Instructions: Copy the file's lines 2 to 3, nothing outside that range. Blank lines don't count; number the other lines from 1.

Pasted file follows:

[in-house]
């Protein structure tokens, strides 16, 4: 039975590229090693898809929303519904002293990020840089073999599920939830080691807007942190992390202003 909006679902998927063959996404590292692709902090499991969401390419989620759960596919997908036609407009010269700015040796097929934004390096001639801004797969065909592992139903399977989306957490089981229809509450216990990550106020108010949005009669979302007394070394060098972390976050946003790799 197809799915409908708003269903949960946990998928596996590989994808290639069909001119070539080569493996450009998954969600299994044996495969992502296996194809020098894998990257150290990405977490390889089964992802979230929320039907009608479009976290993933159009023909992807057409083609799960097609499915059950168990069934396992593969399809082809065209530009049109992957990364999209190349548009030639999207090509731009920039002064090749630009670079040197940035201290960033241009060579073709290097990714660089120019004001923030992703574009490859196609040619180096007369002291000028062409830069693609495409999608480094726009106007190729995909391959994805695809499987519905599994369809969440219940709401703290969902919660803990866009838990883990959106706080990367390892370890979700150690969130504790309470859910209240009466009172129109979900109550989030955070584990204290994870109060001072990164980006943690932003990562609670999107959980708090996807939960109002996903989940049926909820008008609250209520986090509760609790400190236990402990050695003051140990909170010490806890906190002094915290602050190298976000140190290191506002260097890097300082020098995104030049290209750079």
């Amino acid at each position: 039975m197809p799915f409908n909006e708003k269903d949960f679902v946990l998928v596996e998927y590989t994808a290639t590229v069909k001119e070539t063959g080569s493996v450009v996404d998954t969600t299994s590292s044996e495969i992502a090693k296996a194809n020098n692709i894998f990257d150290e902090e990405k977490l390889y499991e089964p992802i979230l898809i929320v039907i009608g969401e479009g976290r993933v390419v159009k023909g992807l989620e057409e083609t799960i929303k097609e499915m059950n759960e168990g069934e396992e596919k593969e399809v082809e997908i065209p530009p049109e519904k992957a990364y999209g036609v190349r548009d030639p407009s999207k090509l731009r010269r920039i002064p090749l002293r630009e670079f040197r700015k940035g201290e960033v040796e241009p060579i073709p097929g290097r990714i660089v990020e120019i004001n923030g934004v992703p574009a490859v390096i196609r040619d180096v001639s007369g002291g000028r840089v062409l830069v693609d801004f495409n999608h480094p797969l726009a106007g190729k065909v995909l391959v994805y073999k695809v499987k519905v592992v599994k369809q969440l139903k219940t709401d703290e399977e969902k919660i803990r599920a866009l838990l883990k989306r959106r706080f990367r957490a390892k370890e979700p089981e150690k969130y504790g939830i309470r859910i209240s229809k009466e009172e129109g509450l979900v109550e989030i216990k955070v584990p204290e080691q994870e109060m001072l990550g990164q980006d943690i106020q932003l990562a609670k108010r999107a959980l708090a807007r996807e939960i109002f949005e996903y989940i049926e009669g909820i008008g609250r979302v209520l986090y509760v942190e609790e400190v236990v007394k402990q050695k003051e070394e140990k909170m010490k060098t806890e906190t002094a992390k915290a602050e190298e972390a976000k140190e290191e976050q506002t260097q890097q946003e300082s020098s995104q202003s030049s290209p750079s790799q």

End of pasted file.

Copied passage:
């Protein structure tokens, strides 16, 4: 039975590229090693898809929303519904002293990020840089073999599920939830080691807007942190992390202003 909006679902998927063959996404590292692709902090499991969401390419989620759960596919997908036609407009010269700015040796097929934004390096001639801004797969065909592992139903399977989306957490089981229809509450216990990550106020108010949005009669979302007394070394060098972390976050946003790799 197809799915409908708003269903949960946990998928596996590989994808290639069909001119070539080569493996450009998954969600299994044996495969992502296996194809020098894998990257150290990405977490390889089964992802979230929320039907009608479009976290993933159009023909992807057409083609799960097609499915059950168990069934396992593969399809082809065209530009049109992957990364999209190349548009030639999207090509731009920039002064090749630009670079040197940035201290960033241009060579073709290097990714660089120019004001923030992703574009490859196609040619180096007369002291000028062409830069693609495409999608480094726009106007190729995909391959994805695809499987519905599994369809969440219940709401703290969902919660803990866009838990883990959106706080990367390892370890979700150690969130504790309470859910209240009466009172129109979900109550989030955070584990204290994870109060001072990164980006943690932003990562609670999107959980708090996807939960109002996903989940049926909820008008609250209520986090509760609790400190236990402990050695003051140990909170010490806890906190002094915290602050190298976000140190290191506002260097890097300082020098995104030049290209750079």
């Amino acid at each position: 039975m197809p799915f409908n909006e708003k269903d949960f679902v946990l998928v596996e998927y590989t994808a290639t590229v069909k001119e070539t063959g080569s493996v450009v996404d998954t969600t299994s590292s044996e495969i992502a090693k296996a194809n020098n692709i894998f990257d150290e902090e990405k977490l390889y499991e089964p992802i979230l898809i929320v039907i009608g969401e479009g976290r993933v390419v159009k023909g992807l989620e057409e083609t799960i929303k097609e499915m059950n759960e168990g069934e396992e596919k593969e399809v082809e997908i065209p530009p049109e519904k992957a990364y999209g036609v190349r548009d030639p407009s999207k090509l731009r010269r920039i002064p090749l002293r630009e670079f040197r700015k940035g201290e960033v040796e241009p060579i073709p097929g290097r990714i660089v990020e120019i004001n923030g934004v992703p574009a490859v390096i196609r040619d180096v001639s007369g002291g000028r840089v062409l830069v693609d801004f495409n999608h480094p797969l726009a106007g190729k065909v995909l391959v994805y073999k695809v499987k519905v592992v599994k369809q969440l139903k219940t709401d703290e399977e969902k919660i803990r599920a866009l838990l883990k989306r959106r706080f990367r957490a390892k370890e979700p089981e150690k969130y504790g939830i309470r859910i209240s229809k009466e009172e129109g509450l979900v109550e989030i216990k955070v584990p204290e080691q994870e109060m001072l990550g990164q980006d943690i106020q932003l990562a609670k108010r999107a959980l708090a807007r996807e939960i109002f949005e996903y989940i049926e009669g909820i008008g609250r979302v209520l986090y509760v942190e609790e400190v236990v007394k402990q050695k003051e070394e140990k909170m010490k060098t806890e906190t002094a992390k915290a602050e190298e972390a976000k140190e290191e976050q506002t260097q890097q946003e300082s020098s995104q202003s030049s290209p750079s790799q």